On leaving the team, Mason publicly complained about a housing bill she'd received from the university and said that Parsons had promised her that all such expenses would be "taken care of." Parsons denied making any such promise. Associate Athletic Director John Moore said at the time he hadn't yet made a "thorough examination" of Mason's claim. Today Moore says he eventually determined that "no huge examination was needed." Mason, who now plays for Oklahoma City University, says, "Parsons told me everything would be taken care of moneywise—books, housing. She said some alumni would be looking out for me." Mason also says that as a recruit she made both an official visit to Columbia and one on her own and that Parsons improperly underwrote part of her expenses during the second visit. She further maintains that Parsons improperly gave her $80 toward rent during the summer she spent in Columbia before enrolling at school.
Brown says she also told university officials that she believed recruiting rules were being violated. It was to substantiate one such charge, she said, that she hired a Columbia detective to stake out Parsons' residence. The detective reported that he established surveillance of Parsons' house at 6:50 a.m. on Sunday, Nov. 2, 1980 and that Tina Buck, a visiting high school recruit from Atlanta, left the house with the coach and Singer at 9:58 a.m. Brown concluded that Buck had spent the night at the house, which is a 20-minute drive from campus, in apparent violation of an AIAW prohibition against off-campus recruiting.
Last May Parsons was relieved of her duties as women's athletic director and replaced by Ron Dickerson, a former Miami Dolphin defensive back, who took charge of all women's and non-revenue sports. But Parsons stayed on as coach, and there was no indication that school officials tried very hard to get to the bottom of the allegations made by Brown, Washington and Mason, or to hear what else they might have had to say. For example, all three have told SI that Parsons appeared to be "stoned" on marijuana during a road trip last year. In a particularly disturbing allegation, Brown says that she and Parsons collaborated to write as many as half a dozen term papers for players "if it meant the difference between passing and flunking. It was Pam's idea. She did the majority of the writing. I typed them."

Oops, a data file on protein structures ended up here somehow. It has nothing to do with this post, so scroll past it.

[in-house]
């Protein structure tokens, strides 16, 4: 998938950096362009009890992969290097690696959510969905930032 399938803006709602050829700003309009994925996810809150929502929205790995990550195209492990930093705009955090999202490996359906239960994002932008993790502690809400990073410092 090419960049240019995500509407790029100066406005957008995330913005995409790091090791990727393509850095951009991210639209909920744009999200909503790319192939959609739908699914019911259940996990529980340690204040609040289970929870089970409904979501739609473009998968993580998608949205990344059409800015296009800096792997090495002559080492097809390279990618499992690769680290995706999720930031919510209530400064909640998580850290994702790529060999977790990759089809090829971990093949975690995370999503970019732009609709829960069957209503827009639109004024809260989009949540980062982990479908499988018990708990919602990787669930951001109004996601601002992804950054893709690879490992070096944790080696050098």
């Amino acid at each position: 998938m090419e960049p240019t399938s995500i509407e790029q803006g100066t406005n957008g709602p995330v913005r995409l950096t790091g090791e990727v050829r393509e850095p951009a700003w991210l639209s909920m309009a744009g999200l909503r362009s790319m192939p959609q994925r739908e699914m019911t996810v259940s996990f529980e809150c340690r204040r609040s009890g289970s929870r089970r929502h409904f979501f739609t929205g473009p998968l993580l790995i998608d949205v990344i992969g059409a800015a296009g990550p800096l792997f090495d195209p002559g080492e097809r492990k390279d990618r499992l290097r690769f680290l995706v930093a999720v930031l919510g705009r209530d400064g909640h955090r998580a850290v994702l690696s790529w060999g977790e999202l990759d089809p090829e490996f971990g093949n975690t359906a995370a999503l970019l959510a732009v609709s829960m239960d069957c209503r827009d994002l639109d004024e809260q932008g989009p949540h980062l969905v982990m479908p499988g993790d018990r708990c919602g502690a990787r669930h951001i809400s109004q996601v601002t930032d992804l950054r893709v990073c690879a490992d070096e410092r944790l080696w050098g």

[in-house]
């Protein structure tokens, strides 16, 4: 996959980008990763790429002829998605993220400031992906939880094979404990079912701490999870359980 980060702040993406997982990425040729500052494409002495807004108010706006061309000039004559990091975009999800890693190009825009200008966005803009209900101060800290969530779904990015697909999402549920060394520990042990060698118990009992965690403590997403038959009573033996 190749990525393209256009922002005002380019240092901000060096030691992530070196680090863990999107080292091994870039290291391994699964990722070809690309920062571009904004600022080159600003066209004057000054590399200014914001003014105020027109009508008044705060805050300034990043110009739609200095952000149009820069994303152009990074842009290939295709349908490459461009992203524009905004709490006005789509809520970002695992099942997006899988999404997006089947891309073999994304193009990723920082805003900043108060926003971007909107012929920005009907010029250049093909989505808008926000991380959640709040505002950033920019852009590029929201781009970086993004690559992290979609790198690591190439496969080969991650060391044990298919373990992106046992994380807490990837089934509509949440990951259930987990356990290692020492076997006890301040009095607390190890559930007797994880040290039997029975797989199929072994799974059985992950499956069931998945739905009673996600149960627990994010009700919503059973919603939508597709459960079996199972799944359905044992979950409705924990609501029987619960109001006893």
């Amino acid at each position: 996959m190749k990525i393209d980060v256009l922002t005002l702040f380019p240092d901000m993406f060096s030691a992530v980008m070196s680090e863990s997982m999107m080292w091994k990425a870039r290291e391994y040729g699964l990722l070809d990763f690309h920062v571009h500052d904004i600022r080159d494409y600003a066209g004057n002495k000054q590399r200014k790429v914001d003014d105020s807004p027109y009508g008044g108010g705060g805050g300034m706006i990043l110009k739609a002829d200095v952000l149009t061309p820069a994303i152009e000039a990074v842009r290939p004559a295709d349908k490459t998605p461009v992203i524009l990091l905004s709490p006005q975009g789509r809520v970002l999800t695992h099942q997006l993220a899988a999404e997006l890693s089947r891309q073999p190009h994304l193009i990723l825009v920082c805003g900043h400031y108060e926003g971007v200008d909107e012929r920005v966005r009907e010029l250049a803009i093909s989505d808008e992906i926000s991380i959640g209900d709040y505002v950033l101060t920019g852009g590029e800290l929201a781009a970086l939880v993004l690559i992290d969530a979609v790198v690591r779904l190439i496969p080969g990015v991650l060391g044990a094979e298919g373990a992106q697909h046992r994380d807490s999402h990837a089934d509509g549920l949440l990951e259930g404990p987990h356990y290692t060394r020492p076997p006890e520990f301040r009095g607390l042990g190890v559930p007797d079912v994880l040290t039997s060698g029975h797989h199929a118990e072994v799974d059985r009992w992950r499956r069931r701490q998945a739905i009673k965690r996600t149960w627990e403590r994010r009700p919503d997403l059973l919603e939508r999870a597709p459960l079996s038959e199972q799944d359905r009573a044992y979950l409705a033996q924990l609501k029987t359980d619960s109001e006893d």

Evelyn Johnson is another witness who contends that Parsons appeared to be stoned on a road trip. Johnson also makes an allegation about Singer. "She gave me money to buy drugs for her," Johnson says. "She wanted me to buy speed, pills—like uppers and downers. Not pot. She gave me $15 or $20 each time, once a week, for about two, three or four weeks. But I just kept the money. I felt funny about that. I asked her if there was anything she wanted me to do for her—like move something or help her clean. I told her my sources dried up. I knew Linda could have gotten the drugs herself. It's not that hard on a college campus. When she approached me, I thought, 'Now how stupid does this look? I'm sure you know just as many people as I know.' I felt like Linda and Pam were trying to set me up. It just wouldn't have looked good, Magic Johnson's sister caught for buying drugs." Singer, now living in Atlanta, declined to comment on any charges arising from her work at South Carolina.
What ultimately forced Parsons from her job was yet another stunning charge: that she had sexual relations with a player. Such an accusation would be no less unsettling if it involved a male-female or male-male liaison between coach and athlete. But it happens that speculation and anxiety about lesbianism are common among women basketball players and parents who fear that their daughters will be compromised by lesbian coaches. Not all women basketball coaches, certainly, are homosexual, nor do those who are necessarily get involved with, or impose their sexual preferences on, their players. Nevertheless, Kansas State Coach Lynn Hickey isn't alone in admitting that she has tried to allay fears on the subject by publishing photos of herself with her husband in media guides.